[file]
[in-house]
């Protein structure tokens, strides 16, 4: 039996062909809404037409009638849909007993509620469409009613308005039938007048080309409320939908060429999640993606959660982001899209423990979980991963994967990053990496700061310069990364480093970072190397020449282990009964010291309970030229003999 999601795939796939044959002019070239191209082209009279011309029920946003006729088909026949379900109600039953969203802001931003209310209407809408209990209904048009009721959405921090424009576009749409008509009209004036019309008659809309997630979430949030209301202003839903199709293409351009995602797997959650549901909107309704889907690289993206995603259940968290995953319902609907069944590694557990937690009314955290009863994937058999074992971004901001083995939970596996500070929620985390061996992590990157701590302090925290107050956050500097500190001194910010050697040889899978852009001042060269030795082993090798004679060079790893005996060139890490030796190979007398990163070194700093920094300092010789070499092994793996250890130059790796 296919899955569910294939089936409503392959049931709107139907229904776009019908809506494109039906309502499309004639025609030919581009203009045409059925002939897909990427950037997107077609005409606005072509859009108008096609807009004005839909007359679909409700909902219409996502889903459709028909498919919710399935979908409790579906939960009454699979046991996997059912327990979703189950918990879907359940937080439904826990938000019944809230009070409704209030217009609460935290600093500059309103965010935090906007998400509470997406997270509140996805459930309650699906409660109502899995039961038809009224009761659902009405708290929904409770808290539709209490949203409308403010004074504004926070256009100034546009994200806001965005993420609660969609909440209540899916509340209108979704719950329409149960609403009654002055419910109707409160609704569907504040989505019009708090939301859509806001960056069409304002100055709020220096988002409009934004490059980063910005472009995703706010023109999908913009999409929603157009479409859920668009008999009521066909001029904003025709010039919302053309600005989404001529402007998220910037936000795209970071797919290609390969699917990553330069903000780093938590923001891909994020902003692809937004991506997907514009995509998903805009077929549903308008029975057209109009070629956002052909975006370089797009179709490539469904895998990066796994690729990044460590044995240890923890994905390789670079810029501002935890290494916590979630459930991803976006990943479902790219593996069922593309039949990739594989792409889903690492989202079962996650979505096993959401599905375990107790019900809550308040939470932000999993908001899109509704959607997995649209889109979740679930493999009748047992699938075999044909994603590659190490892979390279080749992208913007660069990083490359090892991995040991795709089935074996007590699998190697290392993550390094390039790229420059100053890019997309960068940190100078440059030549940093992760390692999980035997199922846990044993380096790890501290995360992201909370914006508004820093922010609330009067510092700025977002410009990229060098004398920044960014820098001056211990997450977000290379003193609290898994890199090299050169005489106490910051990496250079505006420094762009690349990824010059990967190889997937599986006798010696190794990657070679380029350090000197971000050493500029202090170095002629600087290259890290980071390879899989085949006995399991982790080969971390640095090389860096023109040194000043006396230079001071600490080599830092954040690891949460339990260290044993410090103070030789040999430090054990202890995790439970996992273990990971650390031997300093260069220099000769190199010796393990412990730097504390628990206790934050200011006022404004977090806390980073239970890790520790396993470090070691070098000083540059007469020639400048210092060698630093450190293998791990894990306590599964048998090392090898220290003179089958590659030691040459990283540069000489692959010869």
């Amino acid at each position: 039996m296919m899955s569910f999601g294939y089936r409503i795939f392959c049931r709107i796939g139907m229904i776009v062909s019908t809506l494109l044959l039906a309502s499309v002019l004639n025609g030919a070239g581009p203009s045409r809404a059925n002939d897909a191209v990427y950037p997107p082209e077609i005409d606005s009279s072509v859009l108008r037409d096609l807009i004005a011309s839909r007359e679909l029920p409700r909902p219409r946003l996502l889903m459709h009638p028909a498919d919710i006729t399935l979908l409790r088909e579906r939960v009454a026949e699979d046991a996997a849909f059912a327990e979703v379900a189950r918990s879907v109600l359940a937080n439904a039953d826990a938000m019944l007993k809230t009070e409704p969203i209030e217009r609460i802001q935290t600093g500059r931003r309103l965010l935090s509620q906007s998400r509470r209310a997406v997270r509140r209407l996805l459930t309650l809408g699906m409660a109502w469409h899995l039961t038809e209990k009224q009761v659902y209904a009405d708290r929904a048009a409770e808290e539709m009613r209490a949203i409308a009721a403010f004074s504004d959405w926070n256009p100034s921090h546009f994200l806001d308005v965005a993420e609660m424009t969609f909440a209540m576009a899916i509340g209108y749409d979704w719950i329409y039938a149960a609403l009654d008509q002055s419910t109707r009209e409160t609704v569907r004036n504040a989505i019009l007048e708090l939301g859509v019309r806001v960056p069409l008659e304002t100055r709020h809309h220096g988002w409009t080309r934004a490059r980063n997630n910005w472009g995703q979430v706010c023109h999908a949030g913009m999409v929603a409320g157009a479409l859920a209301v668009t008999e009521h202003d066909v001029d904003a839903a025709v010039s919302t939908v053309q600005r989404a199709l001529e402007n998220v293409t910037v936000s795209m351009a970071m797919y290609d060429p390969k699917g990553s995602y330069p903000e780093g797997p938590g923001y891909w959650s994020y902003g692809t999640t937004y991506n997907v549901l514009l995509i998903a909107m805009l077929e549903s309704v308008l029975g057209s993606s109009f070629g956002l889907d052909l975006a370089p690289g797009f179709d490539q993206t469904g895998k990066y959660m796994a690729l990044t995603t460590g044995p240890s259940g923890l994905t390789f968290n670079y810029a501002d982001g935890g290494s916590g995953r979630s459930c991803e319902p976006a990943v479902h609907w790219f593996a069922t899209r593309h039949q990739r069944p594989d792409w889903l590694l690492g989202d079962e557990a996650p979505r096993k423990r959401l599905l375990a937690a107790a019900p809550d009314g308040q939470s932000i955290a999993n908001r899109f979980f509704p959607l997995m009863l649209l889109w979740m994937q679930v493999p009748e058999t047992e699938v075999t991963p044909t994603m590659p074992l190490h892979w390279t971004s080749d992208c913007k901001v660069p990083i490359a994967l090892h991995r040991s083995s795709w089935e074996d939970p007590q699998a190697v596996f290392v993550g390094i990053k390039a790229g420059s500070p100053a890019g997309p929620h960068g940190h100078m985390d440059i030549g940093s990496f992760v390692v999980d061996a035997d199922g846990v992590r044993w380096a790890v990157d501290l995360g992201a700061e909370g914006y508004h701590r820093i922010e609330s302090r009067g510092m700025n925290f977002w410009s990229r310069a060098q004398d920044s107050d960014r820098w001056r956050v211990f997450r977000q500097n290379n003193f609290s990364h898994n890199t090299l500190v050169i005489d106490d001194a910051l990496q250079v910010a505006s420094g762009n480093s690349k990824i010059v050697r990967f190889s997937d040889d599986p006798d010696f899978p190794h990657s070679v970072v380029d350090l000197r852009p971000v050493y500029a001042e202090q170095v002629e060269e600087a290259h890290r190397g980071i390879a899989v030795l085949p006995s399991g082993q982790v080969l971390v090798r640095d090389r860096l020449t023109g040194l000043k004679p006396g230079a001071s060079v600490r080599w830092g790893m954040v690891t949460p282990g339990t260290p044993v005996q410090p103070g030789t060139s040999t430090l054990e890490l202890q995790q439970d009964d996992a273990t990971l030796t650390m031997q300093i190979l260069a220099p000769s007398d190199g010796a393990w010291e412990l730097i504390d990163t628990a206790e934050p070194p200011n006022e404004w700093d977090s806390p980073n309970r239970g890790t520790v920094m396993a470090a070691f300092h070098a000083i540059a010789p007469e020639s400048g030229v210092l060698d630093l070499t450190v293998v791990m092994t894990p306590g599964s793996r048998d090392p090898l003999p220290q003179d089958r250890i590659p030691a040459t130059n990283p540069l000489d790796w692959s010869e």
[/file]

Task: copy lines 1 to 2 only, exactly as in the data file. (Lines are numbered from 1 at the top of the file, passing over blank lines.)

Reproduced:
[in-house]
């Protein structure tokens, strides 16, 4: 039996062909809404037409009638849909007993509620469409009613308005039938007048080309409320939908060429999640993606959660982001899209423990979980991963994967990053990496700061310069990364480093970072190397020449282990009964010291309970030229003999 999601795939796939044959002019070239191209082209009279011309029920946003006729088909026949379900109600039953969203802001931003209310209407809408209990209904048009009721959405921090424009576009749409008509009209004036019309008659809309997630979430949030209301202003839903199709293409351009995602797997959650549901909107309704889907690289993206995603259940968290995953319902609907069944590694557990937690009314955290009863994937058999074992971004901001083995939970596996500070929620985390061996992590990157701590302090925290107050956050500097500190001194910010050697040889899978852009001042060269030795082993090798004679060079790893005996060139890490030796190979007398990163070194700093920094300092010789070499092994793996250890130059790796 296919899955569910294939089936409503392959049931709107139907229904776009019908809506494109039906309502499309004639025609030919581009203009045409059925002939897909990427950037997107077609005409606005072509859009108008096609807009004005839909007359679909409700909902219409996502889903459709028909498919919710399935979908409790579906939960009454699979046991996997059912327990979703189950918990879907359940937080439904826990938000019944809230009070409704209030217009609460935290600093500059309103965010935090906007998400509470997406997270509140996805459930309650699906409660109502899995039961038809009224009761659902009405708290929904409770808290539709209490949203409308403010004074504004926070256009100034546009994200806001965005993420609660969609909440209540899916509340209108979704719950329409149960609403009654002055419910109707409160609704569907504040989505019009708090939301859509806001960056069409304002100055709020220096988002409009934004490059980063910005472009995703706010023109999908913009999409929603157009479409859920668009008999009521066909001029904003025709010039919302053309600005989404001529402007998220910037936000795209970071797919290609390969699917990553330069903000780093938590923001891909994020902003692809937004991506997907514009995509998903805009077929549903308008029975057209109009070629956002052909975006370089797009179709490539469904895998990066796994690729990044460590044995240890923890994905390789670079810029501002935890290494916590979630459930991803976006990943479902790219593996069922593309039949990739594989792409889903690492989202079962996650979505096993959401599905375990107790019900809550308040939470932000999993908001899109509704959607997995649209889109979740679930493999009748047992699938075999044909994603590659190490892979390279080749992208913007660069990083490359090892991995040991795709089935074996007590699998190697290392993550390094390039790229420059100053890019997309960068940190100078440059030549940093992760390692999980035997199922846990044993380096790890501290995360992201909370914006508004820093922010609330009067510092700025977002410009990229060098004398920044960014820098001056211990997450977000290379003193609290898994890199090299050169005489106490910051990496250079505006420094762009690349990824010059990967190889997937599986006798010696190794990657070679380029350090000197971000050493500029202090170095002629600087290259890290980071390879899989085949006995399991982790080969971390640095090389860096023109040194000043006396230079001071600490080599830092954040690891949460339990260290044993410090103070030789040999430090054990202890995790439970996992273990990971650390031997300093260069220099000769190199010796393990412990730097504390628990206790934050200011006022404004977090806390980073239970890790520790396993470090070691070098000083540059007469020639400048210092060698630093450190293998791990894990306590599964048998090392090898220290003179089958590659030691040459990283540069000489692959010869």